A tale of two Prime Ministers
Margaret Thatcher 13 October 1925 – 8 April 2013
It sometimes takes the death of a former Prime Minister to throw into sharp relief the failures of one of their successors.
The death of former Prime Minister Margaret Thatcher following a stroke earlier today, forces us to remind or inform ourselves about the differences between the three Conservative Prime Ministers that Britain has had since 1979. Margaret Thatcher came to prominence in politics when there were far fewer opportunities for women in politics and there were many barriers to their advancement in place. Not for her the quickly facilitated advancement of an era of all women shortlists or party central offices imposing female candidates on unwilling local branches. Margaret Thatcher had to fight to get her position in a party that is utterly unlike the modern Cameroonist Conservative Party, an entity that now appears to have been completely captured by the ‘diversity droids’.
My own view of Margaret Thatcher has changed over the years, for a while I bought into the socialist view of her as divisive, but latterly, especially when Lady Thatcher, as she later became, was compared with her sucessors, I moderated my view by a considerable amount. Yes, she was divisive but the situation facing the UK in the late 1970’s was dire and so bad that any politician who attempted to deal with the problems would have been seen as ‘divisive’. The problems of uncompetitiveness, sclerotic behaviour in the nationalised industries and a public sector in open revolt against the Government, were aflicting the country badly. There was a need for change and Margaret Thatcher’s Conservative Party was seen by many aspirational working class voters as an answer to the problems that the country was having.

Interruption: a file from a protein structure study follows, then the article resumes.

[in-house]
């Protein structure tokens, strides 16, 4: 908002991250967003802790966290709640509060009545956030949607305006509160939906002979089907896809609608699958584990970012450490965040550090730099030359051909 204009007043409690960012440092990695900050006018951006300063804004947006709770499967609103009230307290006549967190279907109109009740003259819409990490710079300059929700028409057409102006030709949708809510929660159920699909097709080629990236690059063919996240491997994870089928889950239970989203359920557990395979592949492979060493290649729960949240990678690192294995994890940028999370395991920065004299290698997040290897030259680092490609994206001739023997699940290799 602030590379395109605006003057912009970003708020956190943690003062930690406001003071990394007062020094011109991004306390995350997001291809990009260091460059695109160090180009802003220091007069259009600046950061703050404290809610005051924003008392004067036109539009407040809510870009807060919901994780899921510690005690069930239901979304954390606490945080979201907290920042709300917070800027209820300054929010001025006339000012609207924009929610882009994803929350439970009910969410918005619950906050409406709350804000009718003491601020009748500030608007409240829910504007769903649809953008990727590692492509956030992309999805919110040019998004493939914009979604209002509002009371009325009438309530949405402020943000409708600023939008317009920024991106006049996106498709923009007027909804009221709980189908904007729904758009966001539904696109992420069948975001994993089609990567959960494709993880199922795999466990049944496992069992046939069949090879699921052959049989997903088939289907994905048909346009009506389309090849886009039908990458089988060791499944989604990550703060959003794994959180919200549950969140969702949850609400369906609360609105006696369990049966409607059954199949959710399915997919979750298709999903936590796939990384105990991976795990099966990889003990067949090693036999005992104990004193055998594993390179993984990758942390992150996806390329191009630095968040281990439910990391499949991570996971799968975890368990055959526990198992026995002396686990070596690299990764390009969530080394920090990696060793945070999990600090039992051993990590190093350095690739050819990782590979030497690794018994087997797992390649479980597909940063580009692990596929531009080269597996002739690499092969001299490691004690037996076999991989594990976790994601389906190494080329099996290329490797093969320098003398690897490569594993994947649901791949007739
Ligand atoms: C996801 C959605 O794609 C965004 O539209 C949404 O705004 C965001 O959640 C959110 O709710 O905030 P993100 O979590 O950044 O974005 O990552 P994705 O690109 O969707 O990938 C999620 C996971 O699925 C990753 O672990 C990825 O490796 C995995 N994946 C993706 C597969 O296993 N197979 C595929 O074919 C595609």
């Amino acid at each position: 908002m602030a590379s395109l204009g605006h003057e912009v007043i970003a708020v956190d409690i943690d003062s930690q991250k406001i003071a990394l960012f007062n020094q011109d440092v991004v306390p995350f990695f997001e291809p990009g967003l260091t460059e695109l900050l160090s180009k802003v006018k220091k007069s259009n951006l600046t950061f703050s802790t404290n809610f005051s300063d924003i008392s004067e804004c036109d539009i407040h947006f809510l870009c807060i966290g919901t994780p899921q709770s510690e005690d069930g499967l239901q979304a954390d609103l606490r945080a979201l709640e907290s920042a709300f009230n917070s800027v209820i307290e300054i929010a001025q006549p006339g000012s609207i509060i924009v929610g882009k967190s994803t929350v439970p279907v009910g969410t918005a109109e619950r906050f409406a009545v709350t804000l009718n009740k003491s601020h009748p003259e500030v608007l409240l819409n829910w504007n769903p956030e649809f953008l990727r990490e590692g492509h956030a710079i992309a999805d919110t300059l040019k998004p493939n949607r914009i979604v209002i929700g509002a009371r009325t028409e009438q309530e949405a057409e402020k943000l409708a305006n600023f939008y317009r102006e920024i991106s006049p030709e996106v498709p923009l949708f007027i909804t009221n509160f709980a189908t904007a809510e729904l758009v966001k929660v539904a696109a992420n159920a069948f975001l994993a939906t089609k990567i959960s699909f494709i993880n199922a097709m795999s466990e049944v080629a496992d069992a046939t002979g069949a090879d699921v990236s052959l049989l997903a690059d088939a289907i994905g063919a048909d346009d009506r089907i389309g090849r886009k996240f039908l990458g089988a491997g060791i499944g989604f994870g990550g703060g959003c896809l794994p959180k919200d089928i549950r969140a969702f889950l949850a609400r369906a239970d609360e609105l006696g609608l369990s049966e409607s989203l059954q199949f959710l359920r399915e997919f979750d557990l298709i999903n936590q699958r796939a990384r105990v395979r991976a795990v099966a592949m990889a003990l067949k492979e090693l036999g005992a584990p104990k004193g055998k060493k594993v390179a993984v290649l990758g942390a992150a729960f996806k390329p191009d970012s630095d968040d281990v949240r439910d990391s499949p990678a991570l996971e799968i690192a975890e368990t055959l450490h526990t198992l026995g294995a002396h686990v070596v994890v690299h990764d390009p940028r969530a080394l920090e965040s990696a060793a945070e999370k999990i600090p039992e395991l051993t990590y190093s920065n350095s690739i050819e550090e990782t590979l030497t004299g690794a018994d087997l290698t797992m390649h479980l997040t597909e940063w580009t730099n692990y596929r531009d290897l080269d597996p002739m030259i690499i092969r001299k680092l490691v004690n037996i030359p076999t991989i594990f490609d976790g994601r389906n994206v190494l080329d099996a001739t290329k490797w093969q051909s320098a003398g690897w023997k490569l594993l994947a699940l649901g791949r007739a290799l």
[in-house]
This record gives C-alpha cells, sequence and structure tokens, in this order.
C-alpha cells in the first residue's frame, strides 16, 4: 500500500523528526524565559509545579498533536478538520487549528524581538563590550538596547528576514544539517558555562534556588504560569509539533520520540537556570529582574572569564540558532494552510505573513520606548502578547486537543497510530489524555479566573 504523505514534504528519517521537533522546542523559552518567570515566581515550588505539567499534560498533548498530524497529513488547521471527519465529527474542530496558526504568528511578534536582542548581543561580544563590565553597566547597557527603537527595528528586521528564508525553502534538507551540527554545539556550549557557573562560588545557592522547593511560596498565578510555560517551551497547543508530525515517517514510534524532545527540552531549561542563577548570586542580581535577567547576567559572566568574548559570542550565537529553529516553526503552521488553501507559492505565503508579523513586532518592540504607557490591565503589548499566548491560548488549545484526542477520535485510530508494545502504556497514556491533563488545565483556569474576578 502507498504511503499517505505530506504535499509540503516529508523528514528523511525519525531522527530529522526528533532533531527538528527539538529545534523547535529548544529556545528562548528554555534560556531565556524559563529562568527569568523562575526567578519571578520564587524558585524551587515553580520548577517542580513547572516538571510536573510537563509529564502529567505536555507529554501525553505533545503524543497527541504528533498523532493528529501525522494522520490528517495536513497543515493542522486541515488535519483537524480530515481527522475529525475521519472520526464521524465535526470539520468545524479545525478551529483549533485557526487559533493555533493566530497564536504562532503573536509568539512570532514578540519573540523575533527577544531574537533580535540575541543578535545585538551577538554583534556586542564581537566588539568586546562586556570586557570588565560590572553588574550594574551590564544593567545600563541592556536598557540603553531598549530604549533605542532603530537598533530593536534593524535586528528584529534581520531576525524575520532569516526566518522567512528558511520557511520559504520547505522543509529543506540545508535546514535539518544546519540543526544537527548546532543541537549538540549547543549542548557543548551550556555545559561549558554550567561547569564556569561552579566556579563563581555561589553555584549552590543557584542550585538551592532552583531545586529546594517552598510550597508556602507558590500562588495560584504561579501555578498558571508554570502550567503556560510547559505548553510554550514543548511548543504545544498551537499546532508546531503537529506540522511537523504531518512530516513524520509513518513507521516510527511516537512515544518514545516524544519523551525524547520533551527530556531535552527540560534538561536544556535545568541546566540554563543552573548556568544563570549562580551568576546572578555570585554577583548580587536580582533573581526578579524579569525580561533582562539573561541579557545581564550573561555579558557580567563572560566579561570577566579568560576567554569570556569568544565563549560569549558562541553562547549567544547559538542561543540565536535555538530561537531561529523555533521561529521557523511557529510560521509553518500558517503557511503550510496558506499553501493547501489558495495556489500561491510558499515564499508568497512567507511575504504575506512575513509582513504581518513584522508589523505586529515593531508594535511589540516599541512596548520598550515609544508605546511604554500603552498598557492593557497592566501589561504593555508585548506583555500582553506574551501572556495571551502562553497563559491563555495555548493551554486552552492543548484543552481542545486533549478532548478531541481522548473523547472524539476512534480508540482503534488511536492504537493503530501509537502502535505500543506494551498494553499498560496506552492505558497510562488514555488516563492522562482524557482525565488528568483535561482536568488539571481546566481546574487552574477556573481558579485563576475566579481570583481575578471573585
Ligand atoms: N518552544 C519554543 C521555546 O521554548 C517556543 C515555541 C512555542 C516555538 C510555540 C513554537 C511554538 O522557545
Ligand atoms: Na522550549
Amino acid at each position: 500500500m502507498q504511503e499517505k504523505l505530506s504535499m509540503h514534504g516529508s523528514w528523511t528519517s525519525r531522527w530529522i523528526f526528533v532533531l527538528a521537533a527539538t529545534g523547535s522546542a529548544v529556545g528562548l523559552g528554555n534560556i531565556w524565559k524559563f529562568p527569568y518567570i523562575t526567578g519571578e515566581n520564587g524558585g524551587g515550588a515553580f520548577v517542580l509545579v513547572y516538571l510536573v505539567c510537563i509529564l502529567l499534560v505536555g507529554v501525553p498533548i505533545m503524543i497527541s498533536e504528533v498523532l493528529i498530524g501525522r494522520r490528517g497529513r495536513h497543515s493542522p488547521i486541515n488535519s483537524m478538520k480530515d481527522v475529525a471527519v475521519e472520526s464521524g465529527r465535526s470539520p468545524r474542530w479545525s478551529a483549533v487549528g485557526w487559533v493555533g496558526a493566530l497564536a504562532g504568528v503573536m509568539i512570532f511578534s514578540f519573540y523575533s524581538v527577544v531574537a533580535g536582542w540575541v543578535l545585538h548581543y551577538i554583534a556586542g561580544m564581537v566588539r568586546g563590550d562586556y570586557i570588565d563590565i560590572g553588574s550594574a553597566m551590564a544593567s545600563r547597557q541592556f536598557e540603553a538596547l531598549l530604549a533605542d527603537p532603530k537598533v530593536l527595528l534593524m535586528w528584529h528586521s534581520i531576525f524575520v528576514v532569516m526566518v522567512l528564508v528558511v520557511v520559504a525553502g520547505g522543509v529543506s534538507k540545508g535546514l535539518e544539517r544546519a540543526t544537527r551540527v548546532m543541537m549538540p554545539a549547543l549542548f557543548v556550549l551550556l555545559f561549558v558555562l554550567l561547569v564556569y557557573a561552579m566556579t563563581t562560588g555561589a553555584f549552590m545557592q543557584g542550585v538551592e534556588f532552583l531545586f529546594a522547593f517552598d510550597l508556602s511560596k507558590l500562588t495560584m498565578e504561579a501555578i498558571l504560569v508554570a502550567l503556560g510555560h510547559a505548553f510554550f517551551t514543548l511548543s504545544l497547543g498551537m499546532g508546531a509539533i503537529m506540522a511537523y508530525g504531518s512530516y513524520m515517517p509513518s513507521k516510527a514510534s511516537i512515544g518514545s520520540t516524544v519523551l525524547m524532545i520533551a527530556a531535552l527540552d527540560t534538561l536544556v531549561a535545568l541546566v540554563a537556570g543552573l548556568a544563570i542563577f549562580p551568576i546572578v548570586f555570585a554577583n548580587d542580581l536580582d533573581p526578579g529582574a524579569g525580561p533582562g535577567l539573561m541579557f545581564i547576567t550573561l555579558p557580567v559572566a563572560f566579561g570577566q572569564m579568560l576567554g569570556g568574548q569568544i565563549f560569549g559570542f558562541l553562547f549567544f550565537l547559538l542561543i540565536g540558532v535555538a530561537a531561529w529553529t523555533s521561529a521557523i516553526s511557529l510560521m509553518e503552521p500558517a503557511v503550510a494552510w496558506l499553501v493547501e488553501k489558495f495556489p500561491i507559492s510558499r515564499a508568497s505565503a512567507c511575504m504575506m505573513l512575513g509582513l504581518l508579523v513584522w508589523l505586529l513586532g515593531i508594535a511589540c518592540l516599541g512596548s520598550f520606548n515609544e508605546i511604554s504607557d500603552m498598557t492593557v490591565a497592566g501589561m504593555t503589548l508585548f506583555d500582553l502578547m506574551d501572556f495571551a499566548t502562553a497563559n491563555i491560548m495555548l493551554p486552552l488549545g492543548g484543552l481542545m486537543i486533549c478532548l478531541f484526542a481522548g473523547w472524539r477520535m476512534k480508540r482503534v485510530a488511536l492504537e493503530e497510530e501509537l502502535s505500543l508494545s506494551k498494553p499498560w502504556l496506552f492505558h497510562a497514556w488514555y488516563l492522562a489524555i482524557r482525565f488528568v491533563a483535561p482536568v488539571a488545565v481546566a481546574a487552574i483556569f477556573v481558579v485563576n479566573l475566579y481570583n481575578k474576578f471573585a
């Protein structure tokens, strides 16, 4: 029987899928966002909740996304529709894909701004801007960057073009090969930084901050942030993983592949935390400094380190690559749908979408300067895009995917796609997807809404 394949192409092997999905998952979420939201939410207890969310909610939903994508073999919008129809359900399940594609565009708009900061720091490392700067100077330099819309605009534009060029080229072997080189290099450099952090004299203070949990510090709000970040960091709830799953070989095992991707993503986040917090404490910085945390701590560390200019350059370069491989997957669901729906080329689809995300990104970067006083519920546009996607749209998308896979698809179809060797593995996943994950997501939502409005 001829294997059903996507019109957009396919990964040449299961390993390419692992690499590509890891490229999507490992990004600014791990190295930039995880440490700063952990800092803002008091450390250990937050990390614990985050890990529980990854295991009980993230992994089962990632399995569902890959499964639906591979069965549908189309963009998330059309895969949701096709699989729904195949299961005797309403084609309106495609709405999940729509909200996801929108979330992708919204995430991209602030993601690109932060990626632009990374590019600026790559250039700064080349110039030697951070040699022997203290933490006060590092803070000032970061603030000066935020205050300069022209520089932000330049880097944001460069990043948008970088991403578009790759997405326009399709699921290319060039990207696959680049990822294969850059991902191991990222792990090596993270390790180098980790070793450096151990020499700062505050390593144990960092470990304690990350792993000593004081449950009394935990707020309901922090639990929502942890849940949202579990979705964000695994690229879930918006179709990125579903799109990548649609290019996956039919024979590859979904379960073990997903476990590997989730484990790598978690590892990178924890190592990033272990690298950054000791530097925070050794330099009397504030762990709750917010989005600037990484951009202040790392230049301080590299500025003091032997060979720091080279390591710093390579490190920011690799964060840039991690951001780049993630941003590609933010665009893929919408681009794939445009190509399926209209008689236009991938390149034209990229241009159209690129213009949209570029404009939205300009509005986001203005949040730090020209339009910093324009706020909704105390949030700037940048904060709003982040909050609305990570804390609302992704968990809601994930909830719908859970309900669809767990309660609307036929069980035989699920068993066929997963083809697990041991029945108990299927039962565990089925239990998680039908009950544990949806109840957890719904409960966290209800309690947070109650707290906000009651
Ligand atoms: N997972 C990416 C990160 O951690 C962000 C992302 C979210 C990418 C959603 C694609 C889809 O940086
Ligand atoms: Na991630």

Of course Margaret Thatcher made mistakes, at the current time when energy security is going to be a future issue, and the wheels are coming off the global warming bandwagon, it looks in hindsight like it was a huge error to lose our coal mining industry during the Miners’ Strike. Yes, union bullies like Scargill and others needed to be beaten, but the cost will be paid by generations from now who will now have to play catch up in order to access Britain’s still considerable coal reserves. Another mistake was the Poll Tax, which although it tried to right the great wrong of unfair local taxation, did it in a way that turned out to be unworkable.
She was also far-sighted in seeing that international currencies like the Euro were bound for future problems and kept the UK out of early Euro currency plans.
Margaret Thatcher did appear to have one quality that David Cameron definitely seems to lack and that quality is patriotism. You cannot imagine Cameron fighting back against Euro-enroachment or Brussels wallet picking British taxpayers, neither can you imagine Cameron standing up for British interests instead of backing the Syrian proto-jihadi ‘resistance’.
History may judge Margaret Thatcher and her period of office and political influence much more kindly than they may judge the appeasing, unpatriotic and cowardly regime of David Cameron.
Margaret Thatcher was the right leader to the right time, just as Churchill was during World War II. They are in that category even if you disagree about them. Sadly what we have today in Cameron is the wrong leader at the wrong time. When we in this country are facing terrible threats that require the steel of a Churchill or a Thatcher to counter, we are instead landed with someone who posesses the shallowness of a Blair and the untrustworthyness of an Edward Heath.